10 career-altering third albums from bands in the 1960s and '70s

Things changed for these groups with their third full-length releases.

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MOONDANCE by Van Morrison (1970)

There are some fans who consider Van Morrison’s second album, Astral Weeks, his true masterpiece. I’m not one of those fans. There is no denying the ambition and the creativity involved in creating Astral Weeks, but it plays to a narrow audience.

Morrison would never give up his love of jazz and free-from song cycles that he played with on Astral Weeks, but the fact is that most of his subsequent career drifted closer to the blues-rock of Them, his first popular band. He really cemented that style with his follow-up, Moondance.

To be sure, there are still plenty of jazzy influences. From the very first cut, “And It Stoned Me,” Morrison is finding ways to blend those jazz influences with more standard pop melodies. It worked.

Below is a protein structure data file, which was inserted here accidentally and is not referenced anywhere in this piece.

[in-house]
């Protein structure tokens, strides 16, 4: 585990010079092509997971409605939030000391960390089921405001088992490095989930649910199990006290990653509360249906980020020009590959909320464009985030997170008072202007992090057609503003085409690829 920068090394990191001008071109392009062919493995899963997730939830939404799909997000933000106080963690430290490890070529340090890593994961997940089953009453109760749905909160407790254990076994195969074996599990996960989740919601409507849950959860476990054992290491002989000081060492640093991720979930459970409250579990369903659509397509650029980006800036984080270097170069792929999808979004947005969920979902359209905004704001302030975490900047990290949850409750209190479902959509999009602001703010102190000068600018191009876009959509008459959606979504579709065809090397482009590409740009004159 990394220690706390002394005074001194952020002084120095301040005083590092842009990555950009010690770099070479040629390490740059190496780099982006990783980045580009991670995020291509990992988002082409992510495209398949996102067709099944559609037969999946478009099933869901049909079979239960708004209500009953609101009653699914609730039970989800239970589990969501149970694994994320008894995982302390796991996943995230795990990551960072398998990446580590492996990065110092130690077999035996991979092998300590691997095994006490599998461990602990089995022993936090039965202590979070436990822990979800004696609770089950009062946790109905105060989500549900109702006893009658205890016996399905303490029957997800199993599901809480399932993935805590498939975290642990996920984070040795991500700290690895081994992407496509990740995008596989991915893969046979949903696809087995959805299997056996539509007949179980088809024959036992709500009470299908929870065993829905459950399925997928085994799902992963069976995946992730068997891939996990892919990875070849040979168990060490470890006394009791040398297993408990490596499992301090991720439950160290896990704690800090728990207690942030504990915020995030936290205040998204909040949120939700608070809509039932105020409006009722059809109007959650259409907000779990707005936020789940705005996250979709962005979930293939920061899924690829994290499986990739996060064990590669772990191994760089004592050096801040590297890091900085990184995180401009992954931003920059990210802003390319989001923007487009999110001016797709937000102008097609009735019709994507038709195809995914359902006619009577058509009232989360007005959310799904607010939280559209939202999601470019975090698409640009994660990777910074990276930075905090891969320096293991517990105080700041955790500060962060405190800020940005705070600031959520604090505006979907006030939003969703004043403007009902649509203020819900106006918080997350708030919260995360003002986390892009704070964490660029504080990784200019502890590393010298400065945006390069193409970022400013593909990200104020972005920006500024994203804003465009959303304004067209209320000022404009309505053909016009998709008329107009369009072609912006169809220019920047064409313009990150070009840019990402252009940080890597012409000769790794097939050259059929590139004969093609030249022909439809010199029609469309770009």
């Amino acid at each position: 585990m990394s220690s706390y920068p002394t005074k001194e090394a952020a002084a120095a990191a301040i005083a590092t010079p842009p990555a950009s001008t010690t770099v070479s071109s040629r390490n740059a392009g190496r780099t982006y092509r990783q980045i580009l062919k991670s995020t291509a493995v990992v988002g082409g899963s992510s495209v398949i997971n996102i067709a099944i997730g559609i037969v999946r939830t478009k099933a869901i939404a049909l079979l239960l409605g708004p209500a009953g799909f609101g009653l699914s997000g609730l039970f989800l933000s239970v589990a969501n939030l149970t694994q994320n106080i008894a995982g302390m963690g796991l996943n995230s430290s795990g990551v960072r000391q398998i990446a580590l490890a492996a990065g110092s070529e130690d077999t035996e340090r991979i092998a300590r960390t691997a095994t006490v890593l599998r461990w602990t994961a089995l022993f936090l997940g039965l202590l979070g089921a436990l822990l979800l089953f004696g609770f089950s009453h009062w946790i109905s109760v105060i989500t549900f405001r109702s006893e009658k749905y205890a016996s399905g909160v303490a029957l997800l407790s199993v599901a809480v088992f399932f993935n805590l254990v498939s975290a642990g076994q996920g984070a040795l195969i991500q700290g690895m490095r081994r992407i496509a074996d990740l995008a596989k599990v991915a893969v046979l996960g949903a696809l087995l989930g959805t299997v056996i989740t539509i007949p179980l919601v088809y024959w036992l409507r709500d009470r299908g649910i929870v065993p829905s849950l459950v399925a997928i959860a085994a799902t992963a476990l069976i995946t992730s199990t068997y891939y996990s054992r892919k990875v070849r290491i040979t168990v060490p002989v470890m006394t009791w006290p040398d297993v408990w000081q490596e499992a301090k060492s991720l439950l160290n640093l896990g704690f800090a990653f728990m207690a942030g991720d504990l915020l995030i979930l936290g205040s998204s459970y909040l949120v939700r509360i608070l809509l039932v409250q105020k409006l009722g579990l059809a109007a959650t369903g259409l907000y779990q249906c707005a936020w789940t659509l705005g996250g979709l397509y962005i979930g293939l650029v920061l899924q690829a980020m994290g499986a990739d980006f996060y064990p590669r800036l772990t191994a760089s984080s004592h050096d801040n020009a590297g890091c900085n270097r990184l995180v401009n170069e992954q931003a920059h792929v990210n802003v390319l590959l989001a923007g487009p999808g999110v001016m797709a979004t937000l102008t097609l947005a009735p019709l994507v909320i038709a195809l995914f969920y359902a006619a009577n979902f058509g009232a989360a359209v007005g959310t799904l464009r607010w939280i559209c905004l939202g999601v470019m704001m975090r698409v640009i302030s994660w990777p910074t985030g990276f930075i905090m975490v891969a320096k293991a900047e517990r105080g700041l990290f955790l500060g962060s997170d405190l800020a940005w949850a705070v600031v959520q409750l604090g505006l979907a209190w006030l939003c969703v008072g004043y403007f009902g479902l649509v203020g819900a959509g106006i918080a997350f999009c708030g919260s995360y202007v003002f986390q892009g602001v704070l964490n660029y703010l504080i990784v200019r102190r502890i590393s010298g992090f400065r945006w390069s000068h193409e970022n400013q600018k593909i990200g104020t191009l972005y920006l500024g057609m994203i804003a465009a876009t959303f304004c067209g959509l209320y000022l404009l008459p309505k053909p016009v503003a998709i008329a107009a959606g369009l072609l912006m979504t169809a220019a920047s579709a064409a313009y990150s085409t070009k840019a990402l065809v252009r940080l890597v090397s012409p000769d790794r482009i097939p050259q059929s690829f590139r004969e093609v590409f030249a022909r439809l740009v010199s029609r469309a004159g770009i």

Moondance rose into the top 30 on the US albums chart, paving the way for a run of top 30 albums throughout the 1970s. Moondance is chockful of great singles, from the impossibly catchy title track to the gossamer beauty of “Crazy Love, from the jazzy “Caravan” to the gospel rock of “Come Running,” these were sophisticated songs that were also popular, a pattern that Morrison would replicate throughout his heyday.